What is Auditory Processing?
Auditory Processing, or Central Processing Auditory Disorder (CAPD), is another term for our ‘listening skills’; our ability to process the information we hear.
To achieve this we rely on the functions of our outer, middle and inner ear, and the auditory nerve that connects the inner ear to the brain. Children with difficulties in Auditory Processing may be able to hear sounds in a quiet room; however, they may have trouble distinguishing between sounds in words. It is also difficult for them to hear when there is background noise, such as when they are in playgrounds, or in a busy classroom.
These skills are very important for a child to participate in a classroom environment. Without being able to recognise words consistently, understanding what the teacher’s say can be difficult. However, with the right therapy, a child can still be successful in school.
What are the signs of Auditory Processing Disorder?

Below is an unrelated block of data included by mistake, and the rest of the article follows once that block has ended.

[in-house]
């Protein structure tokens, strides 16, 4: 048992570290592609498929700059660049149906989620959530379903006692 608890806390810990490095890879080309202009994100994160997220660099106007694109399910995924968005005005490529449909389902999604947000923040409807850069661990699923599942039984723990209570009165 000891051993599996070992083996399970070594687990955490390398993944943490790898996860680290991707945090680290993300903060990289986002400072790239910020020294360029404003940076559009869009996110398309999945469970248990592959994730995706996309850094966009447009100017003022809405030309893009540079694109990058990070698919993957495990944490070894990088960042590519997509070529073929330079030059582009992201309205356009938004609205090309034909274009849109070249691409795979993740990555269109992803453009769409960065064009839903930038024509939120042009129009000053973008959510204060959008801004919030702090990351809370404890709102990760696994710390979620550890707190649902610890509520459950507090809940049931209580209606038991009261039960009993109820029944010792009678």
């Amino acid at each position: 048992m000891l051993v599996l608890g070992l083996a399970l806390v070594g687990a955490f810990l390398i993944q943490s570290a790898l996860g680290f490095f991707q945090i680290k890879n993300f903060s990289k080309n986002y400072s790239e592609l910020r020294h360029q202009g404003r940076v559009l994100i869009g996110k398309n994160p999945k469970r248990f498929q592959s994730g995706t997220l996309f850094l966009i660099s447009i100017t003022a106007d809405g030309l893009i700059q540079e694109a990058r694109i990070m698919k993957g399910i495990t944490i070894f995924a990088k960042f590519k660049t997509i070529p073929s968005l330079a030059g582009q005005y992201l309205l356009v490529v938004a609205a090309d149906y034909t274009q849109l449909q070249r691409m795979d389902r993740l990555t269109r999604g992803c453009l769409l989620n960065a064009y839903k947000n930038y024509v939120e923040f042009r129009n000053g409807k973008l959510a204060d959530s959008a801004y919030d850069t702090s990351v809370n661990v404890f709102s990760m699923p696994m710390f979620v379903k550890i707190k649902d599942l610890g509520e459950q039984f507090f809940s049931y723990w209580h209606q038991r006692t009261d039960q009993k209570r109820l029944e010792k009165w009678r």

Your child may:• Be easily distracted by sudden noises • Find noisy environments upsetting • Have difficulty following directions • Appear forgetful • Have trouble doing verbal math problems
How does a Speech Pathologist assess Auditory Processing?
Your Speech Pathologist may refer your child to an Audiologist for an assessment.
How does Speakable treat Auditory Processing?
At Speakable we use the Listening Program to treat Auditory Processing. For more information on this program click here. p>
What causes Auditory Processing difficulties?
The specific causes of Auditory Processing difficulties are still unknown, however, in some cases chronic ear infections have been shown to play a role.
What can I do to help?
Speech Pathology can help your child develop their Auditory Processing. Your therapist will also provide you with strategies to assist your child at home and in the classroom. Here is a brief list of strategies to help:
• Limit background noise (such as TVs or radios)• Make sure your child can see your face • Wait for a quiet moment before giving instructions • Speak clearly and at a slower pace than usual • Check for understanding and repeat if necessary. If your child still does not understand, say it a different way • Encourage your child to confidently ask people to repeat themselves when necessary